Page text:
To that end, electeds stressed the importance of acting proactively — especially when communities are isolated or disengaged politically. It’s important to build trust in every corner of the community, just like you would for a housing project. City officials can use their platform to get on the news, pass resolutions, or create safe spaces to publicly discuss difficult topics.

“As an elected official, it’s about bringing people together with those conversations, ensuring everybody gets to listen and hear one another, and not allow these petty little differences [to] continue to tear this country apart,” said Fung, who was attacked with a concrete block in 2022.

Proactive actions can help prevent tragedies 

For AAPI officials, there’s also a lot of value in simply being seen. Chou noted that he is often one of a handful of AAPI officials at non-Asian events. Showing up, speaking up, and building inroads with other communities builds solidarity and reduces the likelihood of people scapegoating AAPIs.

“Oftentimes people feel like they can dismiss the Asian American community because we lack representation,” Chou said. “And when something does happen, we as a community often are left to fight the battle ourselves. There’s no one speaking out about it.”

This may sound like a call for assimilation — which many acknowledged was a dirty word but a practical reality. However, it doesn’t mean you have to give up your identity. For Siri Pulipati, the vice mayor of Rancho Cordova, it means educating yourself about other cultures and other people about your culture. It means focusing on the things that people have in common, not the things that divide them.

“I am a proud Indian American, and I flaunt my culture every chance I get,” Pulipati said. “You will have people that are stuck in their ways and are going to be racist and hurtful to you anyways. We have to choose to ignore them and move on. … if one person understands why we’re doing things the way we do, that’s a win.”

This does not mean the burden should fall solely on AAPI officials. White elected officials also have a role to play. “Use the privilege that one inherently has to educate oneself, and in turn, educate others to be a resource and gain the trust of the community,” said Rachel Hernandez, Riverbank council member. “Allow our electeds of color to be a bridge while uplifting them so they can continue to be a resource and trusted person.”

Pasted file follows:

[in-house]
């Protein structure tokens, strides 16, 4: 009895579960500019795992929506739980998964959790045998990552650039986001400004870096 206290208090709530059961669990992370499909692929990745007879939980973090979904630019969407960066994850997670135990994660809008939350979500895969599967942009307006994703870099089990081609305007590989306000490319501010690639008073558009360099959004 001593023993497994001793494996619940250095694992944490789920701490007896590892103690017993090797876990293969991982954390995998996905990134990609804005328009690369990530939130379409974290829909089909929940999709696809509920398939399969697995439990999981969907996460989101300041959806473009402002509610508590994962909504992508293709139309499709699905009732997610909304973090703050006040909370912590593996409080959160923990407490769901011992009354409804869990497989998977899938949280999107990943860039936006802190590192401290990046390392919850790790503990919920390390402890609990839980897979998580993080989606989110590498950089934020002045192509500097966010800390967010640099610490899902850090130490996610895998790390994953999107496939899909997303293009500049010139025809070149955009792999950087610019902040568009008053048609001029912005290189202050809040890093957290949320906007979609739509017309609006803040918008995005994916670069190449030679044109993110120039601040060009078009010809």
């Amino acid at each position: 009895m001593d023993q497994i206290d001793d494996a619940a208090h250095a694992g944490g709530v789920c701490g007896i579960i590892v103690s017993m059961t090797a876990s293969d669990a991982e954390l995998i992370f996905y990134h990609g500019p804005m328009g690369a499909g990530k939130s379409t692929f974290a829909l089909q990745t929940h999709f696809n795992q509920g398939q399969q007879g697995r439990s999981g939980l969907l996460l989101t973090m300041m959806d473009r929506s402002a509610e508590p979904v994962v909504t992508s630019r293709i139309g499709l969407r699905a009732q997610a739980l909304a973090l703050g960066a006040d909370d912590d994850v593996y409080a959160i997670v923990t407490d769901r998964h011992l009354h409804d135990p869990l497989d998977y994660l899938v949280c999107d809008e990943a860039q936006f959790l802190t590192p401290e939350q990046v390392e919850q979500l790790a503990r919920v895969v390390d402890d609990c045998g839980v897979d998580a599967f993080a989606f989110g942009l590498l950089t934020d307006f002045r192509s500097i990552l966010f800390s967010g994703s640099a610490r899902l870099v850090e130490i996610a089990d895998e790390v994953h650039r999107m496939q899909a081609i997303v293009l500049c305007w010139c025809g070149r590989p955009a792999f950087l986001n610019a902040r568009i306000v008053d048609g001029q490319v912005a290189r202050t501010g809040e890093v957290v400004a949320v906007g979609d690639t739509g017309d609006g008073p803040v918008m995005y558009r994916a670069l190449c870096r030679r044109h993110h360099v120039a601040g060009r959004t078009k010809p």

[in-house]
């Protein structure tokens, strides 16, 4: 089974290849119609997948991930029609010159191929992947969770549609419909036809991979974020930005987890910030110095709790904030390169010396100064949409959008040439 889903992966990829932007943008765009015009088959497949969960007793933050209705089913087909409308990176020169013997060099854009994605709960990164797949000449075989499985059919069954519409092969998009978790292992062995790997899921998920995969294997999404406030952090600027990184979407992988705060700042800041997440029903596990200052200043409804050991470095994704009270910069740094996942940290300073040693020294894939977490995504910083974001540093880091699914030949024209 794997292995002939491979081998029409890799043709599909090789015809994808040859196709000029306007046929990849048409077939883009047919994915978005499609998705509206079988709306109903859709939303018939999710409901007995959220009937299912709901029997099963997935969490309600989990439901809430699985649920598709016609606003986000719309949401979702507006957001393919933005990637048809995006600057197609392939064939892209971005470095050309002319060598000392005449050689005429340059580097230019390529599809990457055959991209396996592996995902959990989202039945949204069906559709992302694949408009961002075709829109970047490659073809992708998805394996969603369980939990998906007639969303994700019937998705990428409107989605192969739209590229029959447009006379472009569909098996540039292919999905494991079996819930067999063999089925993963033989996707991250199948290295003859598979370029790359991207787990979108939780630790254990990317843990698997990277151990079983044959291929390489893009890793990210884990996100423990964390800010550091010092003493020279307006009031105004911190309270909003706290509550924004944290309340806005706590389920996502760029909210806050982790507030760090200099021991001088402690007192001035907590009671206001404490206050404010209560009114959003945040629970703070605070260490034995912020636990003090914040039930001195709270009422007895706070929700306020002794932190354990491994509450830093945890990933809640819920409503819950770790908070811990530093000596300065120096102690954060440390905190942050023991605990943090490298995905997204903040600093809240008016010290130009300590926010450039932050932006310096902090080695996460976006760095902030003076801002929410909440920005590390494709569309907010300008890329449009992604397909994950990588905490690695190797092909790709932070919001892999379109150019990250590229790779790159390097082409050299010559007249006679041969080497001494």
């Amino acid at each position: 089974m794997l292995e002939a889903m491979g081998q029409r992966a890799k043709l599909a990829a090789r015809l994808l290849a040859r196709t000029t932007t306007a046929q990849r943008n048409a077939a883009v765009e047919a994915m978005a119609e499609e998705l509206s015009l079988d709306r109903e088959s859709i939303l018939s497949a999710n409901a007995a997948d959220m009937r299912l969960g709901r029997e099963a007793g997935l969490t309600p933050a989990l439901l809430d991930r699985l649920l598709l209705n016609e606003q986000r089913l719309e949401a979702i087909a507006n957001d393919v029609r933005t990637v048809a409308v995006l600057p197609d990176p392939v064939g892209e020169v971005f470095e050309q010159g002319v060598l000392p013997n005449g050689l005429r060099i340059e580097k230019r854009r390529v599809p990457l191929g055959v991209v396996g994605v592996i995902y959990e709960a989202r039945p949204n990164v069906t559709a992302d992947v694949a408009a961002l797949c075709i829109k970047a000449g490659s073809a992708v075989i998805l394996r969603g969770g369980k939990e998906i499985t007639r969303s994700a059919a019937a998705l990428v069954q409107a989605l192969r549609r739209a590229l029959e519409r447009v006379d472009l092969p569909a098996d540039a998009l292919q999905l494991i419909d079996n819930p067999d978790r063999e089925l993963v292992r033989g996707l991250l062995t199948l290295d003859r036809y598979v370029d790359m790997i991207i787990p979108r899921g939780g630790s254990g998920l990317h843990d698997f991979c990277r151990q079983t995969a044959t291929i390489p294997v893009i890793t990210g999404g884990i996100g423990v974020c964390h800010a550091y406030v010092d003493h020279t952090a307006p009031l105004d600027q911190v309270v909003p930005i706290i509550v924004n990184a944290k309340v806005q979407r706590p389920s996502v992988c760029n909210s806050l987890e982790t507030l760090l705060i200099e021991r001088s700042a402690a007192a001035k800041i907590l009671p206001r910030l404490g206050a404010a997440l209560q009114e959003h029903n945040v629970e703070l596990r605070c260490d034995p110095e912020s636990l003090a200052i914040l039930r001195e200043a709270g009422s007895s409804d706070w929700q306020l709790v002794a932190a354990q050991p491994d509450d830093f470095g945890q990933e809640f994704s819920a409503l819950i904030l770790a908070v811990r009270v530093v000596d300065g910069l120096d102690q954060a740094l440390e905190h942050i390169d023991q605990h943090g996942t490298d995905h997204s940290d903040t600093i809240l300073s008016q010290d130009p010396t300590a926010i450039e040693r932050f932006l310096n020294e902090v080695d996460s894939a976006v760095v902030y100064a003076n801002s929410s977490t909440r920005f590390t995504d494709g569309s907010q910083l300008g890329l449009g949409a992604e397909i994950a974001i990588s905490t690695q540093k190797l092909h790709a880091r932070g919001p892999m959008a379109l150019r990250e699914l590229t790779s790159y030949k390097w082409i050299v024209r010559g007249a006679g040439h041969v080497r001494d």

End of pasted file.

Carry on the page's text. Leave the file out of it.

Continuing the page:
Build policies that uplift everyone

Beyond speaking out and building trust, there are several policies and actions that city officials can advocate for or adopt to reduce anti-Asian hate crimes and speech. The first is to encourage residents to report incidents. AAPIs are the least likely to report hate-based incidents, with many citing that the process is too difficult, or that their report won’t make a difference. Many, due to their immigration status, are wary of law enforcement.

Moreover, most hate-based incidents do not meet the legal definition of a crime, much less a hate crime. City officials can advocate for better definitions of what constitutes a hate crime, enhanced penalties for those who commit hate crimes, and changes to policies that encourage discrimination.

“Just because things are not crimes doesn’t mean that it’s not traumatic and harmful,” said Annie Lee with Stop AAPI Hate. “It absolutely is.”  

Electeds can also advocate for better data — particularly disaggregated data, and especially in smaller communities. Some policymakers use limited data or small populations as justification for not providing services. But although these numbers are small, the disparities are huge.

“We’re still fighting for so much — to gather diverse data and educate people on the importance of disaggregating that data,” Hernandez said. “A handful of Asian American organizations end up having to represent a huge diaspora of communities.”

Better data can be the first step to better services for everyone. For example, most AAPIs feel unsafe on public transit. With more accurate data, city officials can advocate a range of solutions — like more frequent stops and more lights — that benefit all residents.

For AAPI officials, it’s crucial that they nurture the next generation of AAPI leaders and advocate for their inclusion at all levels of government. Pulipati says she’s felt a sea change in Rancho Cordova since joining city council. She’s helped create inroads to communities that did not know about the services the city could provide them. Many have become leaders themselves or become more civically engaged.

“The world is watching”

Despite these challenges, officials are hopeful for the future. They’re more comfortable about speaking out and building inroads. Many no longer feel like they must choose between being Asian and being American: They can be both or something new entirely. It’s something they’re keen to protect, not just for themselves, but other marginalized communities.

For many electeds, in an election cycle already defined by anti-Asian and anti-immigration sentiments, it’s never felt more important.

“We know what’s happening around the world, and I am concerned about it becoming part of the campaign trail in 2024,” Lo said. “I do have concerns about it impacting all communities. The world is watching how America deals with elections and also issues [of] xenophobia and racism. … How we deal with these elections will have an impact on other countries, how they view democratic governance.”

Looking for more ways to reduce anti-Asian hate in your community? Stop AAPI Hate and the Cal Cities API Caucus have several resources with more specific, practical. and data-backed solutions.